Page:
archive for the 'Social Emotional Development' category

The Power of Play Dough

I thought it would be fun to set up a play dough bakery. I made some chocolate colored/scented dough and some lavender glitter dough. I also provided birthday candles, wooden flower decorations, colored beads (sprinkles), pie and bread tins, rolling pins, ice cream scoops, silicone cupcake holders, a serving platter with a doily, cookie cutters, etc.. I had everything ready to go before my class arrived.

This is Chloe. She is always so serious and straight-faced in the mornings, so I was thrilled to see her chatting and smiling while making her “special star cookie”. Some of the kids made birthday cakes and cupcakes while singing “Happy Birthday” to each other.

There are so many benefits to playing with this squishy substance.

SOCIAL EMOTIONAL DEVELOPMENT

Play dough allows preschoolers to come up with unique and creative ideas. Children often express pride in accomplishments when they use play dough in purposeful and meaningful ways. Social skills grow as they share space and materials.

FINE MOTOR SKILLS

Children use their hands and tools to pound, push, poke, shape, flatten, roll, cut, and scrape the dough. Through these experiences, they develop eye-hand coordination and control, dexterity, and strength; critical skills they will need later for writing, drawing, and other purposes.

LANGUAGE/LITERACY

Working with play dough helps young children to enhance their language abilities. They practice listening, understanding, speaking, and communicating skills as they negotiate roles and engage in conversations with classmates and teachers. Materials like play dough encourage preschoolers to describe and reflect on what they are doing.

SCIENCE AND MATH

As young children discuss what they are doing with the dough, they often engage in scientific thinking. They learn through tactile experiences, observing and reflecting on how materials feel and change (grainy, smooth, round, flat). Math skills increase as children compare shapes, measure sizes, and count.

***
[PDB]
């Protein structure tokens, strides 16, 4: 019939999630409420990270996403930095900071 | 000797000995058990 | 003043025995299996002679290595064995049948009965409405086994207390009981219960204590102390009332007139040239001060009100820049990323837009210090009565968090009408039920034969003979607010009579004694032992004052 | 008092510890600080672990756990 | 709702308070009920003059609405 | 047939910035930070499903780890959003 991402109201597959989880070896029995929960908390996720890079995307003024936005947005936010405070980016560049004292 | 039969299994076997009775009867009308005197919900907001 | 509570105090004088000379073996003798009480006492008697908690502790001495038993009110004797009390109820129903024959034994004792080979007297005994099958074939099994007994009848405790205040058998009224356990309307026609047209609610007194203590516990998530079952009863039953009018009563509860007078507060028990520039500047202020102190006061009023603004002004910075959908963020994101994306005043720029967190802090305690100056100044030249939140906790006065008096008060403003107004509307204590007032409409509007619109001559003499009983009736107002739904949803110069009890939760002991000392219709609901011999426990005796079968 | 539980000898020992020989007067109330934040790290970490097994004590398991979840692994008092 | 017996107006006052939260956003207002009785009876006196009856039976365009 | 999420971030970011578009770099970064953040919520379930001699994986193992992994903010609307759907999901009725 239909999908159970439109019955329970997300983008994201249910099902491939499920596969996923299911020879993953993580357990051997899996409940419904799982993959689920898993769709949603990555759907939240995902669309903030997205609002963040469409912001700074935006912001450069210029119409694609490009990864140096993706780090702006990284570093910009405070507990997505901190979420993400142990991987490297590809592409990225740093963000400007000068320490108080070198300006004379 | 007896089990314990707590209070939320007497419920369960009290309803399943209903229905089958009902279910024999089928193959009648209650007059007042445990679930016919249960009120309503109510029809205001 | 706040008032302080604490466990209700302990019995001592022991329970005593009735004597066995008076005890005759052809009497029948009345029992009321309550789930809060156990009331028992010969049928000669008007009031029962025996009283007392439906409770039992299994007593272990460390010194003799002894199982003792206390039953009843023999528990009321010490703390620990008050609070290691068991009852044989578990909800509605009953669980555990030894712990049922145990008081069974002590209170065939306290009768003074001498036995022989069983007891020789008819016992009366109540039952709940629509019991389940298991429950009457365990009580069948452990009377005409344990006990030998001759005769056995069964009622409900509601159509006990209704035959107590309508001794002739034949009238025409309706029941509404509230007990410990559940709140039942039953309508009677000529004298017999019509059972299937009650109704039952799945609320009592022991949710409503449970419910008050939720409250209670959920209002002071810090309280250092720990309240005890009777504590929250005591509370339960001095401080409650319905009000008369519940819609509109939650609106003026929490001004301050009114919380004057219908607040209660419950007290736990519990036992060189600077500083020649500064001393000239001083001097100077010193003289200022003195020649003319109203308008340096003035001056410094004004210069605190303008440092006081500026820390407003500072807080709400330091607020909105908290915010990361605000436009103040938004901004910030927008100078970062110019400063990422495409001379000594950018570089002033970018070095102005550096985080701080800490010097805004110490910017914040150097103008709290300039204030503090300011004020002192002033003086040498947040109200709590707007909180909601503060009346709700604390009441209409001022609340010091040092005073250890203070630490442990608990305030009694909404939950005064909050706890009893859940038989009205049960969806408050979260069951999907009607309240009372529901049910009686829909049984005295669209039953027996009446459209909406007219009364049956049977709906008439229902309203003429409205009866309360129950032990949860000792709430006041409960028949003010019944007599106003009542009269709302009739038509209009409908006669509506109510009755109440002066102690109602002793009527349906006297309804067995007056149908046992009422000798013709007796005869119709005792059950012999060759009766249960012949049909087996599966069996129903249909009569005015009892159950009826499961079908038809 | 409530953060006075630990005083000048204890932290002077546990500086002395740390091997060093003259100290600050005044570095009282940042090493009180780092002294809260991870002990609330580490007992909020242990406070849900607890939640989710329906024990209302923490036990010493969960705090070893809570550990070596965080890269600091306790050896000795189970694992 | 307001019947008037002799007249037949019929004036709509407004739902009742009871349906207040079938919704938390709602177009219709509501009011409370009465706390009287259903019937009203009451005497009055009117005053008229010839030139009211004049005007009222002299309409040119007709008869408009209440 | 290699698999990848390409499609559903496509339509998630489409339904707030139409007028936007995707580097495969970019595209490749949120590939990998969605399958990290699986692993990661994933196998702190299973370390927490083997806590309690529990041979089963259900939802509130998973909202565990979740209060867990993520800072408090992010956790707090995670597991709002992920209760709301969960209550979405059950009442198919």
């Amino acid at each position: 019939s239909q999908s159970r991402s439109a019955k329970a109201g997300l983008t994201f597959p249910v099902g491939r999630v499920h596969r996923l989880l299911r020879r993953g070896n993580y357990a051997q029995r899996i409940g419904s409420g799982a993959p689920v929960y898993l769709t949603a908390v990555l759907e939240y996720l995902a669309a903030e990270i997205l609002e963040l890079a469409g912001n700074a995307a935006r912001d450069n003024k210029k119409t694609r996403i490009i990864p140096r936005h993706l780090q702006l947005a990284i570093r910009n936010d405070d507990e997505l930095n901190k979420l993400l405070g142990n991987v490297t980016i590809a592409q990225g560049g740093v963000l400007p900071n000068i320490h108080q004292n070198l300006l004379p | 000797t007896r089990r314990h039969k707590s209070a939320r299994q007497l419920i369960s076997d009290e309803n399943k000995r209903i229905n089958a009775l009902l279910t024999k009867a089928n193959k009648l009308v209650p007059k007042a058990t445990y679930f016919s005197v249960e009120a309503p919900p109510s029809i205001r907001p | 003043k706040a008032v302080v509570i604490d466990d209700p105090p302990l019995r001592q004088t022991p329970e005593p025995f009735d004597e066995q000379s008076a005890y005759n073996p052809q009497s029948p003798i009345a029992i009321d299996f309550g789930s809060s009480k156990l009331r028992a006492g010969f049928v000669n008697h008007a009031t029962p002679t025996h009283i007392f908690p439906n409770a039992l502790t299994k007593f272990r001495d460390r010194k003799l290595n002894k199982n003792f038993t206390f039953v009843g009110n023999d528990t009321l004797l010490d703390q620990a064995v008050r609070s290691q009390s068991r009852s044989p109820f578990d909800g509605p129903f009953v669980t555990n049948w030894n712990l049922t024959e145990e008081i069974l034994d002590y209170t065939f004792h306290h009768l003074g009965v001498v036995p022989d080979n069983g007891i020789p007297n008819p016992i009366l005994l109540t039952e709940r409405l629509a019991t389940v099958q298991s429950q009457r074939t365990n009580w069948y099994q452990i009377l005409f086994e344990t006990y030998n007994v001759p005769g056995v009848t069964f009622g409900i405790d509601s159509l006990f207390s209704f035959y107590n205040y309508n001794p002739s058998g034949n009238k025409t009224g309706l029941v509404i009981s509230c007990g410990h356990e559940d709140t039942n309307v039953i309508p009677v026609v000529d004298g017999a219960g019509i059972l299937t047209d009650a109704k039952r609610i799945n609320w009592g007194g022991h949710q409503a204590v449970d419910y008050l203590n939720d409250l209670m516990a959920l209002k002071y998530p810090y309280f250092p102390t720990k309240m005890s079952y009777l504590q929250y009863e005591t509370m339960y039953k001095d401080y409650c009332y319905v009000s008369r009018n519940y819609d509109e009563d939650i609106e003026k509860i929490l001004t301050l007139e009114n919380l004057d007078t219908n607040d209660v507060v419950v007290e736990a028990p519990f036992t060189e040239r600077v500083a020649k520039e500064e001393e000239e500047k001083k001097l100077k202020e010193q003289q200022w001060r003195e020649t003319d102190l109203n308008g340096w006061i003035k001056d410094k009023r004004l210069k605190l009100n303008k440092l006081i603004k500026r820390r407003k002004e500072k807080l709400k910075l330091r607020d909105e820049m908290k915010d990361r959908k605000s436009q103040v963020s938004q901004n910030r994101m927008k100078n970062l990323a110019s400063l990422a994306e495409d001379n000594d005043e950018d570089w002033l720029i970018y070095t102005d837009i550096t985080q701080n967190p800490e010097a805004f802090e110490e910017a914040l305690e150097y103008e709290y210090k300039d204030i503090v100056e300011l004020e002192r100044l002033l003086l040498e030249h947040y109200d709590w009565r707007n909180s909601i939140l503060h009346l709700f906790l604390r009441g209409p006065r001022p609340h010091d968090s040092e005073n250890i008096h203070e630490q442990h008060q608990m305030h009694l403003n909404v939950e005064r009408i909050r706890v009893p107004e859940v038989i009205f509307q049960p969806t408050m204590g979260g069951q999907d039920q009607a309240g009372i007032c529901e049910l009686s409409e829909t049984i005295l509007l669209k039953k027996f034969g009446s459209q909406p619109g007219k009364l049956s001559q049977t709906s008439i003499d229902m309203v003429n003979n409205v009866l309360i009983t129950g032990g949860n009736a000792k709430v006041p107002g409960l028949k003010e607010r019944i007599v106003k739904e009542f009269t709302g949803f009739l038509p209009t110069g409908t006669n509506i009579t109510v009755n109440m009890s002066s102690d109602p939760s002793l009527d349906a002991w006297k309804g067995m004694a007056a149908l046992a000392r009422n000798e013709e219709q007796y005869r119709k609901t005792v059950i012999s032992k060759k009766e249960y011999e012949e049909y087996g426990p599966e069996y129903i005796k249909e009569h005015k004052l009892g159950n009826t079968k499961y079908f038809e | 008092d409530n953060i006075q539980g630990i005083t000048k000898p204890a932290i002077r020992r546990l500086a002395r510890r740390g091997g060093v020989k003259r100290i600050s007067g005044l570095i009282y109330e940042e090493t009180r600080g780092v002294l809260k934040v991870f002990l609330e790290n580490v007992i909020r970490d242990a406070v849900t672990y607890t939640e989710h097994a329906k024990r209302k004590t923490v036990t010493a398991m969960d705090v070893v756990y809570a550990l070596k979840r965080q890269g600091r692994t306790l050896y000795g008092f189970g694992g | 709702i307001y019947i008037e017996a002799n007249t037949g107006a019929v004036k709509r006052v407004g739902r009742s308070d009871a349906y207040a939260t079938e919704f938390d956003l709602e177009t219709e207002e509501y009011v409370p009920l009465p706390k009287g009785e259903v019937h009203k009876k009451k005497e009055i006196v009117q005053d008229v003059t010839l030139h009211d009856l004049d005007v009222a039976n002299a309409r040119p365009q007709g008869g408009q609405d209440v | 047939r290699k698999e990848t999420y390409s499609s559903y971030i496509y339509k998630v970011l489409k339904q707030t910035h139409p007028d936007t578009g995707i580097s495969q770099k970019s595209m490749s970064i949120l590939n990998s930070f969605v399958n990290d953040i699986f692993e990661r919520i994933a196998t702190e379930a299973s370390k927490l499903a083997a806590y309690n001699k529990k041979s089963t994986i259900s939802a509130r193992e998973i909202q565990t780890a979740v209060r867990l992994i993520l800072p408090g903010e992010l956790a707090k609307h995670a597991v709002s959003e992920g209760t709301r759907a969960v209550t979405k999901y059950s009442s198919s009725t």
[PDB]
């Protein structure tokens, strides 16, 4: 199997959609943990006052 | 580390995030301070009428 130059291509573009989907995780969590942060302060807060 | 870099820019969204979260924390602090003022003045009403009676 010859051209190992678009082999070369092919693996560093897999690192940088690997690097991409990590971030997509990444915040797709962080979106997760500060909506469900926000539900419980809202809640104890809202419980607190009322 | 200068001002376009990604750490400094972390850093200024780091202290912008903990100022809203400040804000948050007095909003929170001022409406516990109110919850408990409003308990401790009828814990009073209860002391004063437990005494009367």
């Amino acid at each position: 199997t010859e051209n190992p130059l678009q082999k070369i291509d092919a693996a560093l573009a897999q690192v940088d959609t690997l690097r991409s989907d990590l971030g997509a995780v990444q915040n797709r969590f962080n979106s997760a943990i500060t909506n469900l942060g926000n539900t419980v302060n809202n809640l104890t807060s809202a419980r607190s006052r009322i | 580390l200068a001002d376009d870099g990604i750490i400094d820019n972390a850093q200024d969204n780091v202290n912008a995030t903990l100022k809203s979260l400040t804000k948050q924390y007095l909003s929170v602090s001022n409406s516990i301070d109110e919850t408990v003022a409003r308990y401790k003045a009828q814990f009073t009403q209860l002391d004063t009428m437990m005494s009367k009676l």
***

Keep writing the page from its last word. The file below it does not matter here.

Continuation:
It’s safe to say, NEVER underestimate the power of play dough.


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Valentine Sensory Bin

There is really nothing quite like a container full of bright, sparkly goodness just waiting to be explored.

Because there are many schools and parents that do not believe in “playing with your food” (using food as learning materials), I worked to find a sensory bin base that was not a food product. I had recently purchased a Beta fish for my classroom and was carousing the fish supply section when I spotted aquarium gravel. As I quickly scanned all the bags of fantastic colors and combinations, well, my head exploded!

MATERIAL USED:

– Any suitable container
Aquarium gravel
– Pom poms
– Heart and XO sequins
– Different colored bottle caps
– Small jewels and gems
– 3D hearts
– Animal print scrapbook hearts
– Heart buttons
– Small chunks of garland
– Pink yarn
– Pipe cleaners/fuzzy sticks
– Shovels
– Funnel
– Spatula
– Tweezers
– Cups

Not only do sensory bins strengthen the senses, they hold many learning opportunities. Children use their fine motor skills as they scoop, sift, pour, and examine its contents. They develop and cultivate social emotional skills as they play and work together; taking turns with items, and sharing ideas of what to do with them. In the way of math, preschoolers sort and count the many objects. Shape and color knowledge is also gained.



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